October 3, 2016

Review: The Selling Of The Babe: The Deal That Changed Baseball And Created A Legend, By Glenn Stout

Baseball historian Glenn Stout has written previously about the Boston Red Sox's historic sale of Babe Ruth to the New York Yankees following the 1919 season.

In Red Sox Century and this 2004 ESPN article, Stout presented a deep understanding and an accurate portrayal of an event that has for decades been the subject of rumour, conjecture, and outright falsehoods.

Stout's book-length treatment of the subject, The Selling of the Babe: The Deal That Changed Baseball and Created a Legend (Thomas Dunne) is a well-researched and entertaining account of what still stands as baseball's most famous transaction.

[Note: I received two copies of this book from the publisher, one of which was the prize in this year's W-L contest. In addition, Stout cites my book on the 1918 Red Sox in his research of Ruth's time in Boston.]

Stout argues that "no other personality in sports has been so exalted, mythologized, and obscured by history". How someone can be the most exalted and the most obscured may seem contradictory, but many aspects of Ruth's life are a near blank. His childhood, for example. And no matter how much attention is paid to Ruth's performances on the baseball field, the more one learns about him, the more one actually starts believing that the man considered the game's greatest player was underrated.

No matter how much we learn about Ruth, he is never diminished. Even as we learn more facts, and the enormity of his greatness grows, he seems more outsized, his baseball career appearing even more improbable. Ruth's obituary in the New York Times hit the nail on the head: "Probably nowhere in all the imaginative field of fiction could one find a career more dramatic and bizarre than that portrayed in real life by George Herman Ruth."

What Stout does in The Selling of the Babe is look at why the Red Sox wanted to rid themselves of the extraordinarily talented Ruth - who was doing double-duty as a pitcher and an outfielder in 1919, while setting a new single-season home run record - and to discuss the sale in the context of Red Sox owner Harry Frazee's contentious relationship with American League president Ban Johnson.

Because the sale of the Red Sox to Frazee was not brokered by Johnson, who was far from an impartial executive and actually had financial stakes in several different AL teams, there was animosity between Frazee and Johnson from the very beginning. Because Frazee had no ties to Johnson, because he owed him nothing, Frazee also had no reason to be loyal to the despotic head of the league.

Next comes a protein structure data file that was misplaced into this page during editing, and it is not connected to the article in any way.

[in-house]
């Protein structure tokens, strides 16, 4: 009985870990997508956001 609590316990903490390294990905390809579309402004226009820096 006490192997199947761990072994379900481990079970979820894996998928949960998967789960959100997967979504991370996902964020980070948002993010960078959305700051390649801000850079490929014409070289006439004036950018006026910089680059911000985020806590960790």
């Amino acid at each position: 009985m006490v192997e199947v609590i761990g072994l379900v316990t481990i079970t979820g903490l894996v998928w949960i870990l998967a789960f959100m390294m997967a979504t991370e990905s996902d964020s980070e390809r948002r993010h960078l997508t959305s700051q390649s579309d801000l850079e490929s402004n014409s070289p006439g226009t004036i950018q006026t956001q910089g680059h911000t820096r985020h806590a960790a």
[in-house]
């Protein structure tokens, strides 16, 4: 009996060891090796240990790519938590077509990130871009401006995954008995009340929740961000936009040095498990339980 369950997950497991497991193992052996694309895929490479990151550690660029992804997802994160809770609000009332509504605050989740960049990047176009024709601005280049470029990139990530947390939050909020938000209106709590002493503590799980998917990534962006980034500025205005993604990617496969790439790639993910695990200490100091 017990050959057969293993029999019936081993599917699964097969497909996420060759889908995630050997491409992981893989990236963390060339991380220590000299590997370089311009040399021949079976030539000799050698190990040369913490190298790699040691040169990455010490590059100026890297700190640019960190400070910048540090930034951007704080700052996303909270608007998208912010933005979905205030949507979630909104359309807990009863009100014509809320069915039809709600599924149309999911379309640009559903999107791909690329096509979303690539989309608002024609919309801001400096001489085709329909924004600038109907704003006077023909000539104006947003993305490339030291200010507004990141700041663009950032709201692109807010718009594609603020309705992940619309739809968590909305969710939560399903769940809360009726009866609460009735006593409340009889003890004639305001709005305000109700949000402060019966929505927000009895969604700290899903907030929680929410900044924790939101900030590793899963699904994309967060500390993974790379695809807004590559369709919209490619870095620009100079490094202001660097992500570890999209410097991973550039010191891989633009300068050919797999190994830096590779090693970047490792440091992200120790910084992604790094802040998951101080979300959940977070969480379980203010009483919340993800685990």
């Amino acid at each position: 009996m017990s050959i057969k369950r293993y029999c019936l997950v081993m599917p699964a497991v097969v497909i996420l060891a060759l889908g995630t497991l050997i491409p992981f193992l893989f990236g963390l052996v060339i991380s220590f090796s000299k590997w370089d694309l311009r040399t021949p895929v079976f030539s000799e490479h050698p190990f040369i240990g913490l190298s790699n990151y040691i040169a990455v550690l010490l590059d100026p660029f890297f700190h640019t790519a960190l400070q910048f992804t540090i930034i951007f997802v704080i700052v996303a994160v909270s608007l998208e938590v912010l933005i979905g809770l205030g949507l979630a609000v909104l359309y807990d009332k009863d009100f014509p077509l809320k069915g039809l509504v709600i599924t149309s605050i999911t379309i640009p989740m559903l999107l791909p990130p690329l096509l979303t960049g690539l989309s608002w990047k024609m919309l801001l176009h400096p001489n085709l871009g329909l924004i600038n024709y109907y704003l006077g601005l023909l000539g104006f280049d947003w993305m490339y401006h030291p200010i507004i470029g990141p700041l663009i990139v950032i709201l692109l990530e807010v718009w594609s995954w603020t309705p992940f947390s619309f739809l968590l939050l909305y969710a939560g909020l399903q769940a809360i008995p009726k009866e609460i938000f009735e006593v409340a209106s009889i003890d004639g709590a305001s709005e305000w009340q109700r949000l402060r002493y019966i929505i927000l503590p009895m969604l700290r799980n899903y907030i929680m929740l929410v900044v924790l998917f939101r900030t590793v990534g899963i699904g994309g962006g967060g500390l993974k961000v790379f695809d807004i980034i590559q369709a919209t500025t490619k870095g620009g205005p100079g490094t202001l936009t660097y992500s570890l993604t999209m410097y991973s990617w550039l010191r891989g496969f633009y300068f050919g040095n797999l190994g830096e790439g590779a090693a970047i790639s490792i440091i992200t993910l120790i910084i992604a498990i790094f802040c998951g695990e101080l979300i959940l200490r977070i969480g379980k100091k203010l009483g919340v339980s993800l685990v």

His battles with Johnson, however, had split the league in two, some magnates remaining loyal to Johnson, others banding with Frazee and calling themselves the "Insurrectos". Two of the teams aligned with Frazee were the Yankees and White Sox - and those clubs ended up being the possible landing places for the talented yet troublesome Ruth if a trade could be arranged.

Stout states in his last two years in Boston, 1918 and 1919, Ruth was a streaky hitter, "a tease, with brief periods of explosive power followed by long droughts". Although Ruth was becoming a transcendent figure in the game, at some point during the 1919 season, Frazee realized it would be advantageous to sell high on Ruth and at the same time rid himself of this colossal headache. (Even a cursory study of Ruth's off-the-field actions reveal that the young pitcher was a hard-drinking womanizier - Stout makes no bones about calling him an alcoholic - and a greedy, crass, impetuous, selfish, pain in management's ass.)

In telling this story, Stout lays bare some truths: Ruth was a selfish player who looked out for himself (and his bank account) first and foremost, Frazee was a competent front office man whose ownership was impacted more by league politics than by his allegedly overriding love of the theatre, and the sale of Ruth to the Yankees was not seen at the time as a one-sided deal.

Frazee did not sell Ruth because he needed the cash. Indeed, looking at the details of the sale, one would assume that it was the Yankees that had significant cash flow trouble. Also, there is absolutely no connection between the sale of Ruth and Frazee's 1925 hit, No, No, Nanette. Stout calls that story a "tired, spurious, hoary old chestnut". He adds: "It's a fantasy that simply allowed Boston fans to excuse generations of losing baseball, bad management by Frazee's successors, and simplistic, poorly researched, agenda-driven history."

The Ruth transaction is a perfect example of the age-old debate about whether star players should receive preferential treatment. When a team is lucky enough to have someone as talented as Ruth, does management (and his teammates) put up with his off-field shenanigans or do they insist that all players on the team be held to the same rules? When the sale of Ruth's contract to the Yankees was announced just after New Year's in 1920, this debate raged in the Boston newspapers. Opinions were neatly divided down the middle, with plenty of fans and former players believing Ruth had to be shipped out for the good of the team.